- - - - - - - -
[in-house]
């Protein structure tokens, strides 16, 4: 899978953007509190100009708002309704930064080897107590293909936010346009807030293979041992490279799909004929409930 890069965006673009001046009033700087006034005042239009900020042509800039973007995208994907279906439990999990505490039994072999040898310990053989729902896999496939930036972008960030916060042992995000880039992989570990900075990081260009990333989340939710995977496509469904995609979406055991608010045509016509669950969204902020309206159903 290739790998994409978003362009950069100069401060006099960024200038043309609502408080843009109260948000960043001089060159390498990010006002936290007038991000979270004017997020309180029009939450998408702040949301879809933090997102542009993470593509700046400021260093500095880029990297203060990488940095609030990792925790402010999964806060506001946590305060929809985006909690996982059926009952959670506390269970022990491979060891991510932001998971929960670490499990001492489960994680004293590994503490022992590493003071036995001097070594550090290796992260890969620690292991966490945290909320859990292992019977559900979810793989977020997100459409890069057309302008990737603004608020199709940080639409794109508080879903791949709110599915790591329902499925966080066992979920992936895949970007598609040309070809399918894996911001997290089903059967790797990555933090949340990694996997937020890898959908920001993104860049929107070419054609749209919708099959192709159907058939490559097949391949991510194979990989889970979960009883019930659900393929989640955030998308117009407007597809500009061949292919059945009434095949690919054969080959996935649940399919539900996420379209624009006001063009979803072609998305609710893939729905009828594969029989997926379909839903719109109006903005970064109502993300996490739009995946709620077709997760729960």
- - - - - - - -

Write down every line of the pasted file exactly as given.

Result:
[in-house]
């Protein structure tokens, strides 16, 4: 899978953007509190100009708002309704930064080897107590293909936010346009807030293979041992490279799909004929409930 890069965006673009001046009033700087006034005042239009900020042509800039973007995208994907279906439990999990505490039994072999040898310990053989729902896999496939930036972008960030916060042992995000880039992989570990900075990081260009990333989340939710995977496509469904995609979406055991608010045509016509669950969204902020309206159903 290739790998994409978003362009950069100069401060006099960024200038043309609502408080843009109260948000960043001089060159390498990010006002936290007038991000979270004017997020309180029009939450998408702040949301879809933090997102542009993470593509700046400021260093500095880029990297203060990488940095609030990792925790402010999964806060506001946590305060929809985006909690996982059926009952959670506390269970022990491979060891991510932001998971929960670490499990001492489960994680004293590994503490022992590493003071036995001097070594550090290796992260890969620690292991966490945290909320859990292992019977559900979810793989977020997100459409890069057309302008990737603004608020199709940080639409794109508080879903791949709110599915790591329902499925966080066992979920992936895949970007598609040309070809399918894996911001997290089903059967790797990555933090949340990694996997937020890898959908920001993104860049929107070419054609749209919708099959192709159907058939490559097949391949991510194979990989889970979960009883019930659900393929989640955030998308117009407007597809500009061949292919059945009434095949690919054969080959996935649940399919539900996420379209624009006001063009979803072609998305609710893939729905009828594969029989997926379909839903719109109006903005970064109502993300996490739009995946709620077709997760729960």